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Monday, October 14, 2013

Thank you, Phantom Gardener!


 
Looks kind of fake, doesn't it?
    As the season draws to a close in the Midwest, I have an obligation to thank the supernatural force I call The Phantom Gardener. This mysterious entity has taken over all my gardening and convinced me that The Universe has gotten wind of my writerly pursuits and given its approval. Although I should’ve issued thanks long ago, the Gardener must not mind my oversight. It continues to tend my yard, even now, allowing me to get away with the bare minimum of weeding. Thank you, benevolent Phantom!
     It all started in the spring. I decided to cut back on my flower budget, resolving to make do with a few hanging pots that were Mother’s Day gifts and some perennials that I moved from elsewhere in the yard. Freebies all. There was the necessary evil of replacing three spirea bushes that had died, but we left the bed on the other side devoid of bushes. I told myself it was because things were looking too symmetrical. Now I know that I was too lazy and cheap to buy and plant three more matching spireas. Some lovely wildflowers are just the thing, I thought, anticipating a slightly lopsided look. It’ll be like that hairstyle that’s shorter in the back than in the front. Angular chic.
     Unfortunately, I’ve never had luck with wildflowers. Deep down, I knew they’d never grow well enough to offset the three bushes on the other side. The tame wildness of an English garden has always been out of my grasp—and would be again, I feared. In any case, we spent less than a hundred dollars on the yard, and that included veggies for the vegetable patch.
      Okay, so the transplanted perennials finally took and spread this season, filling out the kidney-shaped bed that had looked pretty dire in past years. I owed a debt to early and extended bloom times, thanks to unseasonably warm weather followed by a stint of cooler summer nights. I think we had TWO springs instead of one. This benefited the front garden, which I barely had to weed, and time for writing emerged as sure as spiderwort.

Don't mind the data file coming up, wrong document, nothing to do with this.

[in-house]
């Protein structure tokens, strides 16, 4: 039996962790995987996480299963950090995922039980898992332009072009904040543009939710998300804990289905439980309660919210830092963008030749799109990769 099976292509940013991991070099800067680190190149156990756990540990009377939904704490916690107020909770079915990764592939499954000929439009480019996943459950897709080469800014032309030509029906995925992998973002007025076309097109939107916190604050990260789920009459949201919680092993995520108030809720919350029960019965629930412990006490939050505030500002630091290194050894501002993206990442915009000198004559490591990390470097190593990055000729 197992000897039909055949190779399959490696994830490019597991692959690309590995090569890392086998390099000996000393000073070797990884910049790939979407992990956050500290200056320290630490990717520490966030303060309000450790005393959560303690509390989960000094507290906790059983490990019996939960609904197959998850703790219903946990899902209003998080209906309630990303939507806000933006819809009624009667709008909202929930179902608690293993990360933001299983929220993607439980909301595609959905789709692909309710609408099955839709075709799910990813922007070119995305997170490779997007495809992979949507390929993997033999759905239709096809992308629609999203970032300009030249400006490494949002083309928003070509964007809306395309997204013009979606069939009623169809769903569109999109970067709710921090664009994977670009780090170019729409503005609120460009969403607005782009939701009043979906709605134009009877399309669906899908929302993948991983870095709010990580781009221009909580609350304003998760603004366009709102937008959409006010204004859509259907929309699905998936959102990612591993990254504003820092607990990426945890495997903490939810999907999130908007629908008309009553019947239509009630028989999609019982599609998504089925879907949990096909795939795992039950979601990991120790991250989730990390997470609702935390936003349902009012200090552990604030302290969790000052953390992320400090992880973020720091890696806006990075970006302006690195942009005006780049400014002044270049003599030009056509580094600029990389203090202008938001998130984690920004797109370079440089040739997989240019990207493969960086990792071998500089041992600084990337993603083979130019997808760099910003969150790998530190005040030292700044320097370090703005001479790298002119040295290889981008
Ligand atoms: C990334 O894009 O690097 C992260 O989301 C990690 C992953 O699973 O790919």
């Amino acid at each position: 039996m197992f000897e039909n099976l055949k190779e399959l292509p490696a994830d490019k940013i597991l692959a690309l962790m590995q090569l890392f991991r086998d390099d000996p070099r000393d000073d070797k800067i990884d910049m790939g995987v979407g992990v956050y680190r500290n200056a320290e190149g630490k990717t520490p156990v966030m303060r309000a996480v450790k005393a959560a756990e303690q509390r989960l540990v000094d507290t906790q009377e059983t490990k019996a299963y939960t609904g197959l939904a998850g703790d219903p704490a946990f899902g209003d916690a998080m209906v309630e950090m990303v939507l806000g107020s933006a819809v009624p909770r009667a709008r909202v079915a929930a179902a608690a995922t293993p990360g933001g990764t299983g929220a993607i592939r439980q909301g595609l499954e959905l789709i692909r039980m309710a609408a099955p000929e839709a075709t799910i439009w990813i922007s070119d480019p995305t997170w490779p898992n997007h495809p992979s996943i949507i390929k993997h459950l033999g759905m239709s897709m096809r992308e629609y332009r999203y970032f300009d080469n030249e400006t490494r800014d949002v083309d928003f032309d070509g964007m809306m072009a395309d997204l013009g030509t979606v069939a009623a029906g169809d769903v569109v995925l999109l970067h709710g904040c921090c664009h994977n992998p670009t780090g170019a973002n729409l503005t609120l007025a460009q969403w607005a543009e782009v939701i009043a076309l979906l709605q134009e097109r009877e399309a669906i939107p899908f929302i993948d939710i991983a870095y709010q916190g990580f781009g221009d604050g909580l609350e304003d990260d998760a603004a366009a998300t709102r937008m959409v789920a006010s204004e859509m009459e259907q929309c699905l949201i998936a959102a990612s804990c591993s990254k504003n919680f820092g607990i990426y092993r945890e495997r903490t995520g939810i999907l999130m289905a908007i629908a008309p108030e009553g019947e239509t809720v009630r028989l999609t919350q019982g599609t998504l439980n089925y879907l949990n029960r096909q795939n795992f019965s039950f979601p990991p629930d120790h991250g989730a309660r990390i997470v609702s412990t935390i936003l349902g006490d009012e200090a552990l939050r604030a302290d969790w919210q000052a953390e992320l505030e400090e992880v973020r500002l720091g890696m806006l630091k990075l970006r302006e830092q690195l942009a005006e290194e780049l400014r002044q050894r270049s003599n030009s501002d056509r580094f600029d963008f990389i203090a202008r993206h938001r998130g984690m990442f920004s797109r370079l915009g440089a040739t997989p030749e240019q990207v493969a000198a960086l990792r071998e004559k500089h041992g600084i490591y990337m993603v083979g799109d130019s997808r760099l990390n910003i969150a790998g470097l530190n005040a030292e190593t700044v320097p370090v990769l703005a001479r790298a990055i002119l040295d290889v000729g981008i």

I should’ve mentioned that these floral cutbacks had to do almost as much with time issues as financial. I resigned myself to letting the yard go to pot in the name of finally finishing my damn book.
     But I didn’t have to cope with a yucky yard, because the Phantom stepped in. A perennial that I’m sure I accidentally pulled, thinking it was a dead bloom leftover from last summer, popped up in another spot and grew to huge proportions. (My friend’s theory is that a squirrel dug the bulb up and relocated it, but I know it was the Phantom.) Smack dab in the middle of the wildflowers that never were and flanked by armies of blue bells, it gave the air of wildflowers. As if I’d planned it that way.

     At the same time, a crop of petunias in all colors began to bloom along the back of the bed, apparently seeded from last year’s hanging pots. Since there were no longer any bushes to cover them up, the freebie petunias could be seen from the road. There were so many varieties that I was able to transplant a patch of white to the front. There they complemented my pre-planned pansies.
     In the back of the house, similar wonders were afoot. Since au naturel was the theme, I planted only one thing around the patio. The rest of the beds were occupied by herbs and odds and ends. (Smelled wonderful.) The plant I went with was a climbing yellow something or other from my mother-in-law. She gets me the same plant every year and I think I’m the only one in the family who hasn’t found the proper spot for it. Wherever it ends up, it look green and lush but refuses to climb, its blooms sparse. I’ve tried to plant it near a trellis, in a wishing well and along a line of netting meant to lure it up the porch railing. No go. Meanwhile, my mother-in-law’s not only climbs like a toddler on speed, it becomes top heavy with blooms. Its vivaciousness taunted me whenever I went over there.
     So this year I literally plopped it in and expected it to snub its little picket-fence neighbor. Yet not only did it climb the fence, it scaled the deck. And simulated the container garden I’ve always wanted. Thank you, Phantom Gardener. 
You wouldn’t believe how many compliments I’ve gotten on the yard this year.
    Here it is almost wintertime and I’m still benefitting from my Phantom Gardener. Around the hydrangea shoot I transplanted (from a bigger bush in front) a patch of moss roses from years ago sprouted, adding some well-needed color to the patio. They’d re-seeded in a symmetrical formation at the base of the budding bush, which also took immediately to its new location.

     One day I noticed some moss rose vines shooting up from a container I’d left out for a few days. While I never planted them, I took the pot into my house and set it by my kitchen sink. With a little TLC, I know I’ll be able to keep it alive through the winter months and enjoy a little touch of Spring when I need it most. All thanks to my Phantom Gardener.
    

     

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